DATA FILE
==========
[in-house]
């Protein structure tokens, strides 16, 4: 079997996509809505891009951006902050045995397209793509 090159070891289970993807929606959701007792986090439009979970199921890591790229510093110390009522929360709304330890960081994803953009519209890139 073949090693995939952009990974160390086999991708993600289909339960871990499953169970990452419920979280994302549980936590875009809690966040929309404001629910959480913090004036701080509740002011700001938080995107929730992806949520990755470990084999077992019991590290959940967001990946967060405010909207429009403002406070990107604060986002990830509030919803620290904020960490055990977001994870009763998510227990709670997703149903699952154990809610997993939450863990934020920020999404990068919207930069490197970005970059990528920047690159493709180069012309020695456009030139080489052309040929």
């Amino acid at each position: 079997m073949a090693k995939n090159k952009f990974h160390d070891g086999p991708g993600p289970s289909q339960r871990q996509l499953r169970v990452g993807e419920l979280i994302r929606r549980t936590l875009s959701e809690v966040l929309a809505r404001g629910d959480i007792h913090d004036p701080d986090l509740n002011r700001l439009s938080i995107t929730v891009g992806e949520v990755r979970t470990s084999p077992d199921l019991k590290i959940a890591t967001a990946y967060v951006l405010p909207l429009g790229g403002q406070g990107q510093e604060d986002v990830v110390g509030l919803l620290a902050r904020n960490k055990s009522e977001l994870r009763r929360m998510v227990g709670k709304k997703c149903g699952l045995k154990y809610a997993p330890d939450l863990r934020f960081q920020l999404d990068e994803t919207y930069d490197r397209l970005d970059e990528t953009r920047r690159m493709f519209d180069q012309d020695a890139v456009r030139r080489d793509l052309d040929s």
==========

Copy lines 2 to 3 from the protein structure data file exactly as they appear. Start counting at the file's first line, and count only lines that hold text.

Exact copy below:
């Protein structure tokens, strides 16, 4: 079997996509809505891009951006902050045995397209793509 090159070891289970993807929606959701007792986090439009979970199921890591790229510093110390009522929360709304330890960081994803953009519209890139 073949090693995939952009990974160390086999991708993600289909339960871990499953169970990452419920979280994302549980936590875009809690966040929309404001629910959480913090004036701080509740002011700001938080995107929730992806949520990755470990084999077992019991590290959940967001990946967060405010909207429009403002406070990107604060986002990830509030919803620290904020960490055990977001994870009763998510227990709670997703149903699952154990809610997993939450863990934020920020999404990068919207930069490197970005970059990528920047690159493709180069012309020695456009030139080489052309040929």
């Amino acid at each position: 079997m073949a090693k995939n090159k952009f990974h160390d070891g086999p991708g993600p289970s289909q339960r871990q996509l499953r169970v990452g993807e419920l979280i994302r929606r549980t936590l875009s959701e809690v966040l929309a809505r404001g629910d959480i007792h913090d004036p701080d986090l509740n002011r700001l439009s938080i995107t929730v891009g992806e949520v990755r979970t470990s084999p077992d199921l019991k590290i959940a890591t967001a990946y967060v951006l405010p909207l429009g790229g403002q406070g990107q510093e604060d986002v990830v110390g509030l919803l620290a902050r904020n960490k055990s009522e977001l994870r009763r929360m998510v227990g709670k709304k997703c149903g699952l045995k154990y809610a997993p330890d939450l863990r934020f960081q920020l999404d990068e994803t919207y930069d490197r397209l970005d970059e990528t953009r920047r690159m493709f519209d180069q012309d020695a890139v456009r030139r080489d793509l052309d040929s």